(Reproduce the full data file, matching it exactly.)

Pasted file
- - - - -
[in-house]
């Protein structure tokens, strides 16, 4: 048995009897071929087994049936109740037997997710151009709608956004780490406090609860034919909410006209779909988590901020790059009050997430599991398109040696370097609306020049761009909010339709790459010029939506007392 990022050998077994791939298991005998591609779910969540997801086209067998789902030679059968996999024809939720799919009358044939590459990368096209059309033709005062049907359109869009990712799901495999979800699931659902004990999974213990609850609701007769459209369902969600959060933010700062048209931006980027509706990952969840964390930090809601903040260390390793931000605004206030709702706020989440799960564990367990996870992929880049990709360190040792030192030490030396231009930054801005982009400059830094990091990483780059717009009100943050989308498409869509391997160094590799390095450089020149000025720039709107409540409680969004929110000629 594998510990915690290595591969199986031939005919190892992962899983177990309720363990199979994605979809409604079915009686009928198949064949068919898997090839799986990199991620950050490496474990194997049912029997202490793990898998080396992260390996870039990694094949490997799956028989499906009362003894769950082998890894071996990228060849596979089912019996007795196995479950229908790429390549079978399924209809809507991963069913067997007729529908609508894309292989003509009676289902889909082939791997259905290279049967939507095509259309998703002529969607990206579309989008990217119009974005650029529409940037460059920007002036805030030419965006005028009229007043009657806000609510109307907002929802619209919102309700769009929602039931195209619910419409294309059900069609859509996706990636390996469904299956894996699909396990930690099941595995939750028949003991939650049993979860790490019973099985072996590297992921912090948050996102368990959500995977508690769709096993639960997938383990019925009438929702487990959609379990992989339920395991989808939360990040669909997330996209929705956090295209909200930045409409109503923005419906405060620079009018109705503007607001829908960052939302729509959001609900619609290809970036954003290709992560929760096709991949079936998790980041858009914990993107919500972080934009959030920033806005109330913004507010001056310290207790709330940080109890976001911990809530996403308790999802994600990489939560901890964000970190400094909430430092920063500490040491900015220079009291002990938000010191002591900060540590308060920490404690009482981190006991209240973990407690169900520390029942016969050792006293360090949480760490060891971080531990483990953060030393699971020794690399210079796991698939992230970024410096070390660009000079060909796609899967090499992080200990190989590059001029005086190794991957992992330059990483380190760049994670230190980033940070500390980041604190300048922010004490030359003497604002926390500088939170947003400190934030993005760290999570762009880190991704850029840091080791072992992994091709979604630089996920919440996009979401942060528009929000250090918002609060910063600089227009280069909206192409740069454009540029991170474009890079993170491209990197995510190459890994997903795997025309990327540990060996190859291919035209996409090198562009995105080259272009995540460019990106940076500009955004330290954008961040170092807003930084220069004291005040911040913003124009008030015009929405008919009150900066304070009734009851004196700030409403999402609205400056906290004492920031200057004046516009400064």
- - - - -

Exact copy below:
[in-house]
């Protein structure tokens, strides 16, 4: 048995009897071929087994049936109740037997997710151009709608956004780490406090609860034919909410006209779909988590901020790059009050997430599991398109040696370097609306020049761009909010339709790459010029939506007392 990022050998077994791939298991005998591609779910969540997801086209067998789902030679059968996999024809939720799919009358044939590459990368096209059309033709005062049907359109869009990712799901495999979800699931659902004990999974213990609850609701007769459209369902969600959060933010700062048209931006980027509706990952969840964390930090809601903040260390390793931000605004206030709702706020989440799960564990367990996870992929880049990709360190040792030192030490030396231009930054801005982009400059830094990091990483780059717009009100943050989308498409869509391997160094590799390095450089020149000025720039709107409540409680969004929110000629 594998510990915690290595591969199986031939005919190892992962899983177990309720363990199979994605979809409604079915009686009928198949064949068919898997090839799986990199991620950050490496474990194997049912029997202490793990898998080396992260390996870039990694094949490997799956028989499906009362003894769950082998890894071996990228060849596979089912019996007795196995479950229908790429390549079978399924209809809507991963069913067997007729529908609508894309292989003509009676289902889909082939791997259905290279049967939507095509259309998703002529969607990206579309989008990217119009974005650029529409940037460059920007002036805030030419965006005028009229007043009657806000609510109307907002929802619209919102309700769009929602039931195209619910419409294309059900069609859509996706990636390996469904299956894996699909396990930690099941595995939750028949003991939650049993979860790490019973099985072996590297992921912090948050996102368990959500995977508690769709096993639960997938383990019925009438929702487990959609379990992989339920395991989808939360990040669909997330996209929705956090295209909200930045409409109503923005419906405060620079009018109705503007607001829908960052939302729509959001609900619609290809970036954003290709992560929760096709991949079936998790980041858009914990993107919500972080934009959030920033806005109330913004507010001056310290207790709330940080109890976001911990809530996403308790999802994600990489939560901890964000970190400094909430430092920063500490040491900015220079009291002990938000010191002591900060540590308060920490404690009482981190006991209240973990407690169900520390029942016969050792006293360090949480760490060891971080531990483990953060030393699971020794690399210079796991698939992230970024410096070390660009000079060909796609899967090499992080200990190989590059001029005086190794991957992992330059990483380190760049994670230190980033940070500390980041604190300048922010004490030359003497604002926390500088939170947003400190934030993005760290999570762009880190991704850029840091080791072992992994091709979604630089996920919440996009979401942060528009929000250090918002609060910063600089227009280069909206192409740069454009540029991170474009890079993170491209990197995510190459890994997903795997025309990327540990060996190859291919035209996409090198562009995105080259272009995540460019990106940076500009955004330290954008961040170092807003930084220069004291005040911040913003124009008030015009929405008919009150900066304070009734009851004196700030409403999402609205400056906290004492920031200057004046516009400064």